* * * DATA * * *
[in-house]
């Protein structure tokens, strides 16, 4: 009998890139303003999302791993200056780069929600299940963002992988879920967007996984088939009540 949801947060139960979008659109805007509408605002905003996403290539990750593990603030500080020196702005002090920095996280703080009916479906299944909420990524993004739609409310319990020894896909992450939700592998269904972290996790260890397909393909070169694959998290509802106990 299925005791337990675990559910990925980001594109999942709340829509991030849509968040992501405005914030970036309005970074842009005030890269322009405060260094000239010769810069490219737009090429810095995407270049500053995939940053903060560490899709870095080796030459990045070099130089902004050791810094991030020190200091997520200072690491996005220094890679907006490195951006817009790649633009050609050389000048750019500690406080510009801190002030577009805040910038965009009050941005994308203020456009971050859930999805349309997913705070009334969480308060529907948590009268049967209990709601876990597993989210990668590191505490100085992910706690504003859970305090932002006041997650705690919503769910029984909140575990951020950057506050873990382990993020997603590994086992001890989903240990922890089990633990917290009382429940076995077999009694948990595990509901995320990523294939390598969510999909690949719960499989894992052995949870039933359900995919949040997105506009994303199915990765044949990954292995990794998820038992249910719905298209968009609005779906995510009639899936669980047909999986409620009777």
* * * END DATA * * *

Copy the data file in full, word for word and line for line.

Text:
[in-house]
């Protein structure tokens, strides 16, 4: 009998890139303003999302791993200056780069929600299940963002992988879920967007996984088939009540 949801947060139960979008659109805007509408605002905003996403290539990750593990603030500080020196702005002090920095996280703080009916479906299944909420990524993004739609409310319990020894896909992450939700592998269904972290996790260890397909393909070169694959998290509802106990 299925005791337990675990559910990925980001594109999942709340829509991030849509968040992501405005914030970036309005970074842009005030890269322009405060260094000239010769810069490219737009090429810095995407270049500053995939940053903060560490899709870095080796030459990045070099130089902004050791810094991030020190200091997520200072690491996005220094890679907006490195951006817009790649633009050609050389000048750019500690406080510009801190002030577009805040910038965009009050941005994308203020456009971050859930999805349309997913705070009334969480308060529907948590009268049967209990709601876990597993989210990668590191505490100085992910706690504003859970305090932002006041997650705690919503769910029984909140575990951020950057506050873990382990993020997603590994086992001890989903240990922890089990633990917290009382429940076995077999009694948990595990509901995320990523294939390598969510999909690949719960499989894992052995949870039933359900995919949040997105506009994303199915990765044949990954292995990794998820038992249910719905298209968009609005779906995510009639899936669980047909999986409620009777």